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Comparing Credit Cards

Comparing Credit Cards Many Australians have made credit cards a key component in the management of their finances. There are well over 14 million accounts (both credit cards and charge cards) issued to Australians, according to the Reserve Bank.

The Australian card market has become so large, and the various rewards schemes on offer are said to probably be the most diverse in the world. In an October 30, 2008 interview, the Prime Minister said that his latest information indicated there were about 500 different products with a bewildering array of features. The PM said interest rates appeared to vary from somewhere around 8 per cent to as high as 28 per cent.

This only underlines one thing: credit card comparison is an extremely important thing to do. Failure to make card comparisons and look for the best credit card for their particular circumstances could cost consumers a small fortune.

The terms and conditions will differ from one card to another; the best card for one person is not necessarily so for another. It is important to evaluate many factors when shopping around for the best credit card deal. Among the key points are interest rate, fees and charges, benefits to members and rewards programs.

Types of credit card: The most common types of cards low-interest cards, rewards program cards, balance transfer/zero-interest cards, no annual fee cards, and premium cards.

* Low-interest credit cards offer substantially low rates to those who prefer to carry a balance on their account instead of paying off in full their entire balance. The low rate applies only if payments are made on time, else a much higher rate will kick in.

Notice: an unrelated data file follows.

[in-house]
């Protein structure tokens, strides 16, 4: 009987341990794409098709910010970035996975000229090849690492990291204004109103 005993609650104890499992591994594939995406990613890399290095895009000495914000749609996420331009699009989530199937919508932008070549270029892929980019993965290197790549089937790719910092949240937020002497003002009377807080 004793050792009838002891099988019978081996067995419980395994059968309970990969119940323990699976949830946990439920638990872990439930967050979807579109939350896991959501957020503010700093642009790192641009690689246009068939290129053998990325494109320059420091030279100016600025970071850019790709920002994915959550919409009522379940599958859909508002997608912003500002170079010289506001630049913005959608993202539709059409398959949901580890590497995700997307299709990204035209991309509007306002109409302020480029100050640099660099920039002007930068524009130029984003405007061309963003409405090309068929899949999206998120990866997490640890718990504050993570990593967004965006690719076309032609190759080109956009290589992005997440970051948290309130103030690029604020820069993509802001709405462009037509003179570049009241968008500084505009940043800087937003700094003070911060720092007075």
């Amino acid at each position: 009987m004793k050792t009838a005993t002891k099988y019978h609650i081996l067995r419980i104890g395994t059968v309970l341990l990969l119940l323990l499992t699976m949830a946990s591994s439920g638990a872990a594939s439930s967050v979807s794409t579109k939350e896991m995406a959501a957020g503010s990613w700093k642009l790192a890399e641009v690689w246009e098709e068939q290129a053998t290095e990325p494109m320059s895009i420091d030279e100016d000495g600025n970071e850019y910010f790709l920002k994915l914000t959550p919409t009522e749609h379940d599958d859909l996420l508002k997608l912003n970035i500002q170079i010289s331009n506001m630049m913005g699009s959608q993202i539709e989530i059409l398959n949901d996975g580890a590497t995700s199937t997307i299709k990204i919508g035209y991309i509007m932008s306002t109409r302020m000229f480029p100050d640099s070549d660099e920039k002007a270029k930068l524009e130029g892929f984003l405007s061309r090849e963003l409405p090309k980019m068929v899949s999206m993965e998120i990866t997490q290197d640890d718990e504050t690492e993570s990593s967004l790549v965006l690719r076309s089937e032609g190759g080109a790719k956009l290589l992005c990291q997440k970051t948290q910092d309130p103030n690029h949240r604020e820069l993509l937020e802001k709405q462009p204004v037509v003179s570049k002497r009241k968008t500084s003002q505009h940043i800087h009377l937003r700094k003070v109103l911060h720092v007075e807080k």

* Rewards program cards offer the chance to earn bonus points and cash-back benefits. This is most useful to people who pay in full the amount due for each month. Failure to do so negates the benefits of the rewards. Understand that rewards points come only when there are purchases made: one must spend a lot of money first.

* Balance transfer cards give the opportunity to transfer balances from higher-interest cards to lower interest, or even zero interest. There is usually a period specified for paying off the transferred balance, after which a higher regular interest will apply on any remaining balance.

* No-annual-fee cards do not charge any annual fee.

* Premium cards (the ones with metallic names - gold, platinum, titanium) offer a comprehensive set of benefits like free travel insurance, generous rewards schemes, and much more. Their annual fees are substantially higher than regular cards. People who travel often find premium cards very useful.

Interest rates: The finance charge is the major sticking point in cards. The range indeed varies from low single-digit rates to the near-30s. All cards in Australia give a 55-day interest-free period.

High interest will not matter to people who pay off their entire balance every time, because of the interest-free benefit. For them, the best credit cards will be those with the most generous rewards schemes.

Low interest is important to people who carry a balance, because this rate determines the continuing interest expense. For them, it is important to take note of cards that have a low promotional introductory interest rate - which may last for several months - and then leap to a higher rate after the promotional period expires.

Interest rate on cash advances will be set at a higher level than the normal interest rate (which applies to purchases). Interest rate for late payments, penalties and other items will also be different.

The best credit card deal will depend a lot on the person's circumstances and card usage habits. The credit card comparison exercise will try to match those circumstances with the unique terms and conditions in each card. Only when a good match is found should an application be filled out.

About the Author:

Article by Richard Greenwood of banking comparison network The Click 4 Group. The network includes credit card comparison website: www.click4credit.com.au In addition Richard is now Editor of online banking magazine The Money Web which can be viewed for free online at: www.themoneyweb.com.au

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